We previously reported that supplementation with exogenous fatty acids modulated the susceptibility of cultured pulmonary artery endothelial cells (PAEC) to oxidant-mediated cytotoxicity. The current study investigates the effects of fatty acids with increasing degrees of unsaturation on oxidant-mediated dysfunction and cytotoxicity in cultured porcine pulmonary artery and aortic endothelial cells (AEC). Monolayers supplemented with 0.1 mmol/L oleic (18:1), linoleic (18:2), or γ-linolenic (18:3) acids were exposed to oxidant stress (100 μmol/L hydrogen peroxide [H2O2)) or to control conditions for 30 minutes. Gas chromatographic analysis of the PAEC fatty acids confirmed incorporation of supplemental fatty acids into PAEC lipids. Cytotoxicity, measured as the release of intracellular lactate dehydrogenase (LDH), and PAEC monolayer barrier function, assessed by measuring the monolayer clearance of Evans blue dye bound to albumin, were determined for 1 to 3 hours after oxidant stress. The PAEC and AEC demonstrated comparable responses to H2O2. Hydrogen peroxide caused increases in monolayer permeability and detachment of cells from the monolayer that were most attenuated by supplementation with 18:2 or 18:3, and to a lesser degree with 18:1. In contrast, H2O2-mediated LDH release was attenuated by supplementation with 18:1, whereas 18:2 and 18:3 potentiated cytotoxicity after exposure to H2O2. These results indicate that the relationship between PAEC lipid composition and oxidant susceptibility is complex and that the extent of fatty acid unsaturation does not predict the functional or cytotoxic responses of PAEC to oxidant stress. Furthermore, these results suggest that functional derangements may not correlate with traditional assays of cytotoxicity induced by oxidant injury in cultured endothelium.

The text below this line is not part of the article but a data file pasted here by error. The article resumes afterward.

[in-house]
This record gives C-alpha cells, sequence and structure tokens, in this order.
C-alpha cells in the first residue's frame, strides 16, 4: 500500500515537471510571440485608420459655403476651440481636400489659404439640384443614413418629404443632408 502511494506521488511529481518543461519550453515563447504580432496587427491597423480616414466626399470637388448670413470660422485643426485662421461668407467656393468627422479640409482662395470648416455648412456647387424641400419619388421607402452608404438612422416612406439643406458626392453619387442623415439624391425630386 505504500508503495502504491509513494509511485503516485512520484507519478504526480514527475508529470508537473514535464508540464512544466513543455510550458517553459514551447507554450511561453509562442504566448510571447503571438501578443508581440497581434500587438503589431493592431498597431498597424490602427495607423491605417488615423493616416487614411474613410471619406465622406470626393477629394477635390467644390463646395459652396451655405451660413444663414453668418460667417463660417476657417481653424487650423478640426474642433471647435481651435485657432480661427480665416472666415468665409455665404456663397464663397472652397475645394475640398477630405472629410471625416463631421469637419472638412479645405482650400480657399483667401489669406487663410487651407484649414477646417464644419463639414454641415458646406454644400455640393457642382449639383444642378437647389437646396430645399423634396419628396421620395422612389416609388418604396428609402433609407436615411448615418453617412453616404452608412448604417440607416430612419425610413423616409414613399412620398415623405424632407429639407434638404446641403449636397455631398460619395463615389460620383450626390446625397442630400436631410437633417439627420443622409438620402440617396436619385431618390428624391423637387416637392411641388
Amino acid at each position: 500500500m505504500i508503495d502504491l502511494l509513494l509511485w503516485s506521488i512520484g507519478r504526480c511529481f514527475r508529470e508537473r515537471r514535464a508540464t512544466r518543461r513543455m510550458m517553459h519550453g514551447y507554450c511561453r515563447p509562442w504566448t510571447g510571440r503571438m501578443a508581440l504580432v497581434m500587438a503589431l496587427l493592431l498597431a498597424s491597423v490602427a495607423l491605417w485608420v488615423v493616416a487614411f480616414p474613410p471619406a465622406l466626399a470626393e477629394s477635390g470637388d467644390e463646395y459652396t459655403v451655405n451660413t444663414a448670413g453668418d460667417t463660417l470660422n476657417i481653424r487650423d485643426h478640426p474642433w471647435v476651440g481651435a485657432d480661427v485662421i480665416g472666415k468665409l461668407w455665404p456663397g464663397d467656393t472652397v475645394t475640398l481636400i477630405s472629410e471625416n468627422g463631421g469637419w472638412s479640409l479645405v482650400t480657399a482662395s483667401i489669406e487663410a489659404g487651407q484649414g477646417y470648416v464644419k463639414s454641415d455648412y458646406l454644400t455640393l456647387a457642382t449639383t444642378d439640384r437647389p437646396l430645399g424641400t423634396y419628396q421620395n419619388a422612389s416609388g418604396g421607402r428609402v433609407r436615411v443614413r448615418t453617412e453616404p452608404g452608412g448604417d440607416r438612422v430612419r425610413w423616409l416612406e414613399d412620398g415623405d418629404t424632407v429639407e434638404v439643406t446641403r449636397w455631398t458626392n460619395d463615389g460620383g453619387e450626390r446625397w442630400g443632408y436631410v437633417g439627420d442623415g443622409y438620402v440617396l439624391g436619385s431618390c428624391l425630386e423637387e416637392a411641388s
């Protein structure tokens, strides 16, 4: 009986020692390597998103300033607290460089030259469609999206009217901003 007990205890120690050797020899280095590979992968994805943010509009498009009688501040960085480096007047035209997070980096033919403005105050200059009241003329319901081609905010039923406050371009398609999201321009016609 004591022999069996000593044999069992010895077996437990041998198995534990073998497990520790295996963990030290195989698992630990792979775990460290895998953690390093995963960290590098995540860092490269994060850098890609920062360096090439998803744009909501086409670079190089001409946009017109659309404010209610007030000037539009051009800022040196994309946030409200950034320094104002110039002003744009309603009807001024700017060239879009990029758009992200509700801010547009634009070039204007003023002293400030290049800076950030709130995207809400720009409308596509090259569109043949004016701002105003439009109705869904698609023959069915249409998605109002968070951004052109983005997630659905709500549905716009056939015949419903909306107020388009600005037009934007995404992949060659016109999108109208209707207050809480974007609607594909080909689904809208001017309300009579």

ASJC Scopus subject areas
- Pathology and Forensic Medicine